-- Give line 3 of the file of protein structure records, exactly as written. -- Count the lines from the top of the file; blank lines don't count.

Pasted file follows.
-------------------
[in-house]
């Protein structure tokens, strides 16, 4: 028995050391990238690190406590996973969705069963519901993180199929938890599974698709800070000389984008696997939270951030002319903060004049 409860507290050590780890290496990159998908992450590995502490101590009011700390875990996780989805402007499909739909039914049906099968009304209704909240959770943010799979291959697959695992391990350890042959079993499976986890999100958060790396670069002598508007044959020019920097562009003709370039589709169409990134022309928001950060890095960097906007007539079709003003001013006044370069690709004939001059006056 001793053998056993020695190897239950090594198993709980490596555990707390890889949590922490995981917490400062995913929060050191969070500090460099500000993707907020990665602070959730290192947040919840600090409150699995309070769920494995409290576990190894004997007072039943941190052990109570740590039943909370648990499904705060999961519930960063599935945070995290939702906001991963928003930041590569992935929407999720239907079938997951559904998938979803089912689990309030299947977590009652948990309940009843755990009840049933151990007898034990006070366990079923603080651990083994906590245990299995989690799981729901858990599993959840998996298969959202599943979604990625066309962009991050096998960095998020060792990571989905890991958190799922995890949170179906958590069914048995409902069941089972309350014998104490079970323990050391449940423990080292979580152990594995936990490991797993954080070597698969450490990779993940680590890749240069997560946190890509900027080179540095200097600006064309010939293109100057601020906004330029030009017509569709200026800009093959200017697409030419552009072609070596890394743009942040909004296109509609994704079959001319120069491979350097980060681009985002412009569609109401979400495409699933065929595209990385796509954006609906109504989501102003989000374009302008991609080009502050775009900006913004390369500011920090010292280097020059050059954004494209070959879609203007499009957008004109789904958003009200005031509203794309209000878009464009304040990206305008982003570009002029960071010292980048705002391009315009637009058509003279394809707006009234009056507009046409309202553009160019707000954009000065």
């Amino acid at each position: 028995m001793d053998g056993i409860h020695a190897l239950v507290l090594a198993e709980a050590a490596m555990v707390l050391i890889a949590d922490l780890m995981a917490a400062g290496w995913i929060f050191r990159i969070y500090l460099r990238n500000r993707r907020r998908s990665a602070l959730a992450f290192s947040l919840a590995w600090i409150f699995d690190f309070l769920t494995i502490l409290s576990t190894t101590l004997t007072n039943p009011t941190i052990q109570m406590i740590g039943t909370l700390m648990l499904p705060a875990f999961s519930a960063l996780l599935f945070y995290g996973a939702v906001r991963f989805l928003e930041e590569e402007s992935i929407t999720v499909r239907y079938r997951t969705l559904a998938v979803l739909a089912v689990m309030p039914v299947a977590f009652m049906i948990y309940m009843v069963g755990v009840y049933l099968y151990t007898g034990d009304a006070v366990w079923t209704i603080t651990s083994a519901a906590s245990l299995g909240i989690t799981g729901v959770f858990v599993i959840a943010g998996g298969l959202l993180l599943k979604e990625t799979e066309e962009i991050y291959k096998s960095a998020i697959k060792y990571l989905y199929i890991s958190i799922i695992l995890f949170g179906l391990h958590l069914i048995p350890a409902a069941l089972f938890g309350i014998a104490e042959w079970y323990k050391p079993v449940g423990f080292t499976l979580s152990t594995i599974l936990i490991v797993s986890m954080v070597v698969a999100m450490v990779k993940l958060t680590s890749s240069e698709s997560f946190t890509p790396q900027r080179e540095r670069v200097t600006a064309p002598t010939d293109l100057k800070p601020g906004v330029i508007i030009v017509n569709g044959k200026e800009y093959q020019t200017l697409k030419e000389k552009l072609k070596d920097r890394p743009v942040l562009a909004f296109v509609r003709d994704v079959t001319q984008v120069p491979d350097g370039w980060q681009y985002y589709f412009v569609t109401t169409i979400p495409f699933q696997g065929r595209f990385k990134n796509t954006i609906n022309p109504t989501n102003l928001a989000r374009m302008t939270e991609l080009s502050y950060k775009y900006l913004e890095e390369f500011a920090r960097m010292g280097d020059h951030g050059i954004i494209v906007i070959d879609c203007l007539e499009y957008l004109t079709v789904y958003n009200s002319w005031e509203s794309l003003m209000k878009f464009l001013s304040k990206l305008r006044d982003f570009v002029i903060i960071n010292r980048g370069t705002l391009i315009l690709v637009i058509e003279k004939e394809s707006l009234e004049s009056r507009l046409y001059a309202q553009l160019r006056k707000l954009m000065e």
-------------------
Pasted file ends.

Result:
């Amino acid at each position: 028995m001793d053998g056993i409860h020695a190897l239950v507290l090594a198993e709980a050590a490596m555990v707390l050391i890889a949590d922490l780890m995981a917490a400062g290496w995913i929060f050191r990159i969070y500090l460099r990238n500000r993707r907020r998908s990665a602070l959730a992450f290192s947040l919840a590995w600090i409150f699995d690190f309070l769920t494995i502490l409290s576990t190894t101590l004997t007072n039943p009011t941190i052990q109570m406590i740590g039943t909370l700390m648990l499904p705060a875990f999961s519930a960063l996780l599935f945070y995290g996973a939702v906001r991963f989805l928003e930041e590569e402007s992935i929407t999720v499909r239907y079938r997951t969705l559904a998938v979803l739909a089912v689990m309030p039914v299947a977590f009652m049906i948990y309940m009843v069963g755990v009840y049933l099968y151990t007898g034990d009304a006070v366990w079923t209704i603080t651990s083994a519901a906590s245990l299995g909240i989690t799981g729901v959770f858990v599993i959840a943010g998996g298969l959202l993180l599943k979604e990625t799979e066309e962009i991050y291959k096998s960095a998020i697959k060792y990571l989905y199929i890991s958190i799922i695992l995890f949170g179906l391990h958590l069914i048995p350890a409902a069941l089972f938890g309350i014998a104490e042959w079970y323990k050391p079993v449940g423990f080292t499976l979580s152990t594995i599974l936990i490991v797993s986890m954080v070597v698969a999100m450490v990779k993940l958060t680590s890749s240069e698709s997560f946190t890509p790396q900027r080179e540095r670069v200097t600006a064309p002598t010939d293109l100057k800070p601020g906004v330029i508007i030009v017509n569709g044959k200026e800009y093959q020019t200017l697409k030419e000389k552009l072609k070596d920097r890394p743009v942040l562009a909004f296109v509609r003709d994704v079959t001319q984008v120069p491979d350097g370039w980060q681009y985002y589709f412009v569609t109401t169409i979400p495409f699933q696997g065929r595209f990385k990134n796509t954006i609906n022309p109504t989501n102003l928001a989000r374009m302008t939270e991609l080009s502050y950060k775009y900006l913004e890095e390369f500011a920090r960097m010292g280097d020059h951030g050059i954004i494209v906007i070959d879609c203007l007539e499009y957008l004109t079709v789904y958003n009200s002319w005031e509203s794309l003003m209000k878009f464009l001013s304040k990206l305008r006044d982003f570009v002029i903060i960071n010292r980048g370069t705002l391009i315009l690709v637009i058509e003279k004939e394809s707006l009234e004049s009056r507009l046409y001059a309202q553009l160019r006056k707000l954009m000065e």